Sunday, March 21, 2010

Wish to land the Intern Job?

Apparently cheap labor isn't being spared any more than expensive labor in this recent economic downturn. Hiring of interns were seen to be down nearly last year, and co-op hiring, where a student signs on for an intern-type job for, say, six months, will probably also drop coming period.

If you're vying for one of those school holiday positions, there are ways to get ahead of the pack. Most important: When hunting for opportunities, make the most of your school's career services office and notice activity boards—however never rely fully on them.

Make a list of the companies you'd like to intern at and figure out what kind of industry they belong to and which are those of your first interest. Reach out to your professors, family and friends to see if they can recommend company contacts. When you identify a contact, have your mutual acquaintance make an introduction and ask if the contact knows who the hiring manager is for the department you'd like to work in. Also, ask if that department has employed interns in the past, and what kind of work they did.

Resumes or CVs’ referred by in-house employees often get first consideration.

If you don't know anyone in house, use resources such as LinkedIn, or just call the company to figure out who the manager is in the department you'd like to intern in. Direct your CV to that manager or GM in-charge--in addition to sending it to the human resources department.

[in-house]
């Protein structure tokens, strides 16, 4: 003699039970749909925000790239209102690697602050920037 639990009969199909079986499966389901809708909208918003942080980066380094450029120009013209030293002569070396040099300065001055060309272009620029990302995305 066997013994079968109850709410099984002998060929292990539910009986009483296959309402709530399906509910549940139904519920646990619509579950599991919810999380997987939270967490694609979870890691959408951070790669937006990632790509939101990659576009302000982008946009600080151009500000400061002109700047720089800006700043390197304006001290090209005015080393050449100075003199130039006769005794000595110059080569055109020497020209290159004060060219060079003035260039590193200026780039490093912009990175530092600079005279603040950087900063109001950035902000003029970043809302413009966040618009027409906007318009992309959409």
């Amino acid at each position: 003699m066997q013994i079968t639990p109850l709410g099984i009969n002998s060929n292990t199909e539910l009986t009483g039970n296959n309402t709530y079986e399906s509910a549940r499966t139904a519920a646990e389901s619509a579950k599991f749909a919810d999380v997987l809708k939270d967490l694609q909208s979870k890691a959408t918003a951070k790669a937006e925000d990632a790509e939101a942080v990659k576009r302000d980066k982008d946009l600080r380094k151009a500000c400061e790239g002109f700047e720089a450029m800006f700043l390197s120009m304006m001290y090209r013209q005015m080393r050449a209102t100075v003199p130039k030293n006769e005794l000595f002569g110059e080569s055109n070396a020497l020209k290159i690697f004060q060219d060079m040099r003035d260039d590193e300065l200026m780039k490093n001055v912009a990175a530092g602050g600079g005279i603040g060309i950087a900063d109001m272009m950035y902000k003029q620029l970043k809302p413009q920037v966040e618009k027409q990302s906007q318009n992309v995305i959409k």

Learn as much about every company as possible, and tailor your CV and cover letter to each. Tell how your past experience in school or uni has prepared you to help the firm achieve its goals. Managers conducting interview will understand that as a student you may not have professional experience, so discuss your time spent on part-time jobs or in leadership groups in campus organizations. Show them your leadership skills learnt during those activity groups.

Do not show during interview your dislikes or your disinterest in some activities that are related to the working organization.

Once you've landed an interview, prepare thoroughly by again researching the company, its products and its clients. Also, run through practice questions with a friend or someone in career services.

In some cases, the interview could be conducted over the phone as some companies don't usually pay to bring intern candidates from afar into their offices. If it is, you need to be sure to convey your enthusiasm. One way to do that over the phone, is by laughing ( not too over-react ) as you talk, silly though that may sound. It's hard to come across as eager and animated when you're on the phone, but smile or laugh ( a bit ) while you're talking and it will help.

At the end of the interview, ask what the next step is. That will show that you're enthusiastic, and it will also give you a sense of when to follow up in case you don't hear anything for a long time. Send a handwritten or e-mailed thank-you note that points out things you liked about the interview. Also use the note to smooth over any rough patches or weak spots in the interview.

Salary is a touchy subject. If the internship you're most interested in is in the nonprofit sector and getting that experience is more important than getting satisfactory paid, then say up front that you're willing to work with the meagre intern allowance.

If you decide to decline the offer by the company, make sure you give valid and good reasons why you decide not to take the intern job. As this reason would probably be taken into consideration in future should you apply to the same company after some period of time. Good Luck to you, interns.

No comments: